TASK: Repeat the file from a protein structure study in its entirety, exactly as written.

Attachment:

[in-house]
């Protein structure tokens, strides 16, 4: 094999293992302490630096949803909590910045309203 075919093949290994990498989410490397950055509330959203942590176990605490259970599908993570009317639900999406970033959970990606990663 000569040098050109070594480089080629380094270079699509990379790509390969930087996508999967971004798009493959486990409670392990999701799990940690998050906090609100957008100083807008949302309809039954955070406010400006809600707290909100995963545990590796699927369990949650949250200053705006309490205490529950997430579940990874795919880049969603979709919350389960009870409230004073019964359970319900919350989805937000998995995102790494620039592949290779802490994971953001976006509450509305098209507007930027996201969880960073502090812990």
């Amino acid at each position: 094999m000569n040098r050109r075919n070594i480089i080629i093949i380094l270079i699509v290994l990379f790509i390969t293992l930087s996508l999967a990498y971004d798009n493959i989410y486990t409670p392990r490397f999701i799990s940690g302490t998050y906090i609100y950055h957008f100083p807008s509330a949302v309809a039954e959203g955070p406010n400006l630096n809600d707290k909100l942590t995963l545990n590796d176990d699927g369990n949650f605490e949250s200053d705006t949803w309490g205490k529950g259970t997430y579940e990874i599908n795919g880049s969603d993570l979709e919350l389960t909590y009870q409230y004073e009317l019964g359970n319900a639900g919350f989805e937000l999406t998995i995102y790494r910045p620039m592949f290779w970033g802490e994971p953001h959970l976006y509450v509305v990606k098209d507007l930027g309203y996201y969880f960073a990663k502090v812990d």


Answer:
[in-house]
């Protein structure tokens, strides 16, 4: 094999293992302490630096949803909590910045309203 075919093949290994990498989410490397950055509330959203942590176990605490259970599908993570009317639900999406970033959970990606990663 000569040098050109070594480089080629380094270079699509990379790509390969930087996508999967971004798009493959486990409670392990999701799990940690998050906090609100957008100083807008949302309809039954955070406010400006809600707290909100995963545990590796699927369990949650949250200053705006309490205490529950997430579940990874795919880049969603979709919350389960009870409230004073019964359970319900919350989805937000998995995102790494620039592949290779802490994971953001976006509450509305098209507007930027996201969880960073502090812990």
């Amino acid at each position: 094999m000569n040098r050109r075919n070594i480089i080629i093949i380094l270079i699509v290994l990379f790509i390969t293992l930087s996508l999967a990498y971004d798009n493959i989410y486990t409670p392990r490397f999701i799990s940690g302490t998050y906090i609100y950055h957008f100083p807008s509330a949302v309809a039954e959203g955070p406010n400006l630096n809600d707290k909100l942590t995963l545990n590796d176990d699927g369990n949650f605490e949250s200053d705006t949803w309490g205490k529950g259970t997430y579940e990874i599908n795919g880049s969603d993570l979709e919350l389960t909590y009870q409230y004073e009317l019964g359970n319900a639900g919350f989805e937000l999406t998995i995102y790494r910045p620039m592949f290779w970033g802490e994971p953001h959970l976006y509450v509305v990606k098209d507007l930027g309203y996201y969880f960073a990663k502090v812990d």